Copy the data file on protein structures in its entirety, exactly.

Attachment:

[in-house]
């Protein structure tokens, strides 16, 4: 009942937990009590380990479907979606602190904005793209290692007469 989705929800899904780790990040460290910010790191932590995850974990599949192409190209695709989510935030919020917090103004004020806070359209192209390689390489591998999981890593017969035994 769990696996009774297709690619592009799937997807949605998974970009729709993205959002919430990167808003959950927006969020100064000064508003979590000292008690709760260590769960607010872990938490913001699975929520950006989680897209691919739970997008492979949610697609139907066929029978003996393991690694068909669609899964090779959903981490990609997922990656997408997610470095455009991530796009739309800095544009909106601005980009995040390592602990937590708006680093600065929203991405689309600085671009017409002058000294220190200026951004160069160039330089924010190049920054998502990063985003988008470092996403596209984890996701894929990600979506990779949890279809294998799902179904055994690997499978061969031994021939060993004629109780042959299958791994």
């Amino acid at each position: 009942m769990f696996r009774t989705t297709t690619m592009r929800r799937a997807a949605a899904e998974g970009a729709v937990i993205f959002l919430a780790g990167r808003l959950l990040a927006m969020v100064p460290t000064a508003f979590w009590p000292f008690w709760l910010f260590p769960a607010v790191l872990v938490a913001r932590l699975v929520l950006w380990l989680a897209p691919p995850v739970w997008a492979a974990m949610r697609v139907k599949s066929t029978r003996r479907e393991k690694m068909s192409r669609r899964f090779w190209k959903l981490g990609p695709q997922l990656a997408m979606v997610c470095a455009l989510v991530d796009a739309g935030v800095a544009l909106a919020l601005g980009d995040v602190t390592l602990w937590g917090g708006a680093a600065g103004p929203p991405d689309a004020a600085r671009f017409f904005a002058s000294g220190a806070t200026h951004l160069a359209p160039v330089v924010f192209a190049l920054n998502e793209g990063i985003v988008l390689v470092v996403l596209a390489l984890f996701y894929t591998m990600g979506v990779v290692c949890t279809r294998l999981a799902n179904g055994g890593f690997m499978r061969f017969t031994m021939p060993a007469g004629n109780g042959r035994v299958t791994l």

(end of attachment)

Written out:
[in-house]
């Protein structure tokens, strides 16, 4: 009942937990009590380990479907979606602190904005793209290692007469 989705929800899904780790990040460290910010790191932590995850974990599949192409190209695709989510935030919020917090103004004020806070359209192209390689390489591998999981890593017969035994 769990696996009774297709690619592009799937997807949605998974970009729709993205959002919430990167808003959950927006969020100064000064508003979590000292008690709760260590769960607010872990938490913001699975929520950006989680897209691919739970997008492979949610697609139907066929029978003996393991690694068909669609899964090779959903981490990609997922990656997408997610470095455009991530796009739309800095544009909106601005980009995040390592602990937590708006680093600065929203991405689309600085671009017409002058000294220190200026951004160069160039330089924010190049920054998502990063985003988008470092996403596209984890996701894929990600979506990779949890279809294998799902179904055994690997499978061969031994021939060993004629109780042959299958791994």
């Amino acid at each position: 009942m769990f696996r009774t989705t297709t690619m592009r929800r799937a997807a949605a899904e998974g970009a729709v937990i993205f959002l919430a780790g990167r808003l959950l990040a927006m969020v100064p460290t000064a508003f979590w009590p000292f008690w709760l910010f260590p769960a607010v790191l872990v938490a913001r932590l699975v929520l950006w380990l989680a897209p691919p995850v739970w997008a492979a974990m949610r697609v139907k599949s066929t029978r003996r479907e393991k690694m068909s192409r669609r899964f090779w190209k959903l981490g990609p695709q997922l990656a997408m979606v997610c470095a455009l989510v991530d796009a739309g935030v800095a544009l909106a919020l601005g980009d995040v602190t390592l602990w937590g917090g708006a680093a600065g103004p929203p991405d689309a004020a600085r671009f017409f904005a002058s000294g220190a806070t200026h951004l160069a359209p160039v330089v924010f192209a190049l920054n998502e793209g990063i985003v988008l390689v470092v996403l596209a390489l984890f996701y894929t591998m990600g979506v990779v290692c949890t279809r294998l999981a799902n179904g055994g890593f690997m499978r061969f017969t031994m021939p060993a007469g004629n109780g042959r035994v299958t791994l």